Maternity bras have multiple rows of hooks and eyes (many more than a normal bra). This design allows room for you to extend the back band as your diaphragm expands during pregnancy, and then allows you to tighten the back band once your baby is born and your rib cage returns to normal. A normal bra usually only offers three hooks and eyes, its unlikely to cater to your growing shape during pregnancy.
Seams and stitching across the nipple area or unlined bras can cause irritation on already sensitive and tender breasts. Most maternity bras have either concealed seams or seams designed carefully to avoid the nipple area and therefore avoid the risk of chafing. Fabrics are carefully selected by maternity lingerie designers to avoid any potential irritation to your skin; most maternity styles feature soft cotton fabric lining.
Wires used in maternity bras are flexible (either a soft plastic or flexible metal underwire, known as flexiwire), and are designed to sit well behind your breast tissue. The Australian Breastfeeding Association has maintained that a well-fitted, flexiwire bra is less likely to cause problems than a normal underwire bra.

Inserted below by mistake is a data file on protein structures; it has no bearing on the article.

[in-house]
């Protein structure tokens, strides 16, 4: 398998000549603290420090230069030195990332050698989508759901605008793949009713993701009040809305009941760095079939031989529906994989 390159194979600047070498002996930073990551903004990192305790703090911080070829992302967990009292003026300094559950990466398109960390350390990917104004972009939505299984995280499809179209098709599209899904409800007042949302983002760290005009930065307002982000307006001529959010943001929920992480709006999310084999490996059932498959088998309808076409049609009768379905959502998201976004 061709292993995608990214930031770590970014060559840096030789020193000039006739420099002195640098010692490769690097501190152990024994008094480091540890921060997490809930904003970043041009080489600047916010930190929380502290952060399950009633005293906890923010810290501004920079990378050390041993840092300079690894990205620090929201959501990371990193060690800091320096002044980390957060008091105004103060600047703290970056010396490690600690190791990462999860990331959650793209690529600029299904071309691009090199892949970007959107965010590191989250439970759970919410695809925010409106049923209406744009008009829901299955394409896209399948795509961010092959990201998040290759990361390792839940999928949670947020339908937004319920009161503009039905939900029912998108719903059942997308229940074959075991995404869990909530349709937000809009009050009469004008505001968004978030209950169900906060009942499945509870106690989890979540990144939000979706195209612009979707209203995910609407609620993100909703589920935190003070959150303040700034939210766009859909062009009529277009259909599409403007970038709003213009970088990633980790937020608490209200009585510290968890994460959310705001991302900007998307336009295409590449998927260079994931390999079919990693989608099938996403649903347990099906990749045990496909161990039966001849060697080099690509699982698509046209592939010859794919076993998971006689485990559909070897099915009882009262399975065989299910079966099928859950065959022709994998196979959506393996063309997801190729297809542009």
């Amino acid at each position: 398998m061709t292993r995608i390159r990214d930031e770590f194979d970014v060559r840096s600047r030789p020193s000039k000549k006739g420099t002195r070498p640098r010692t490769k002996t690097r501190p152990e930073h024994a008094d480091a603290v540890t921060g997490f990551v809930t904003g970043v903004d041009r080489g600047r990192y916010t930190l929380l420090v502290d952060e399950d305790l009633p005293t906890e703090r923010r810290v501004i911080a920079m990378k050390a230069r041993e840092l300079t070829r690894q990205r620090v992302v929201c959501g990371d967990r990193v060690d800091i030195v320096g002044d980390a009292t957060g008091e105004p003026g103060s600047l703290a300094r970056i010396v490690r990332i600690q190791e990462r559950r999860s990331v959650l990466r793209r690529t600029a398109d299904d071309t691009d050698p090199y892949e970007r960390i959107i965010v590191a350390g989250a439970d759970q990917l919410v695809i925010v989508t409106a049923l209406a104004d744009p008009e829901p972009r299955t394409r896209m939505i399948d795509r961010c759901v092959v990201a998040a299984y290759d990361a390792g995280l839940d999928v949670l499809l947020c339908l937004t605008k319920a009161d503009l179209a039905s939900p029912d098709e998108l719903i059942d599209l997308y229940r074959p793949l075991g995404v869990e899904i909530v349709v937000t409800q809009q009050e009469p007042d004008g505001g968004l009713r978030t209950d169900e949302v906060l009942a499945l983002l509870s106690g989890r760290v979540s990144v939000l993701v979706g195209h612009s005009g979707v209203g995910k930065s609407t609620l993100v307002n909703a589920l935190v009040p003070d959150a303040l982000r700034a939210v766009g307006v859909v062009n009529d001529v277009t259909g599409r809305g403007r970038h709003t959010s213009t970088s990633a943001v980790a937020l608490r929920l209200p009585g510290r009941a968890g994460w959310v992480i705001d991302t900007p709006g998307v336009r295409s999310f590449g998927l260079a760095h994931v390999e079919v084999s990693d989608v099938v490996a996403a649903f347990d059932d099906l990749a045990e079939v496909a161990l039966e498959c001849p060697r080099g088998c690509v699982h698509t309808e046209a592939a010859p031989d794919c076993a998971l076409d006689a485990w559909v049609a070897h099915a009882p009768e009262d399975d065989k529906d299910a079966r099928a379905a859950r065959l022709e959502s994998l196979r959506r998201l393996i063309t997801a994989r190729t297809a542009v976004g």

What To Look For In A Maternity Or Pregnancy Bra
There are many types of maternity bras designed to suit different shapes and stages of pregnancy and beyond. It's a personal choice so we recommend that you try on a few to find your preferred style.
Band - Your maternity bra should have wider elastic under your bust for greater support around the diaphragm. Some will have only 3 hook settings, look for 6 hook settings to allow for more growth as its likely a bra with 6 hooks will get you through all pregnancy stages.
Straps - Wide shoulder straps will be more comfortable minimise strain on your back.
Cups - You should be able to slide your hand flat (not your fist) into the upper section of the cup to assess if there is enough room for growth. The lower cup should fit well for support. Although a maternity bra will have your changing needs incorporated into the design, it is important that the one you choose has enough flexibility to allow for breast fluctuations.
Clips - Open and close the clips to drop down the cup to allow for nursing your baby, some are easier to manage than others. Its ideal to be able to do this with one hand while holding your baby with the other.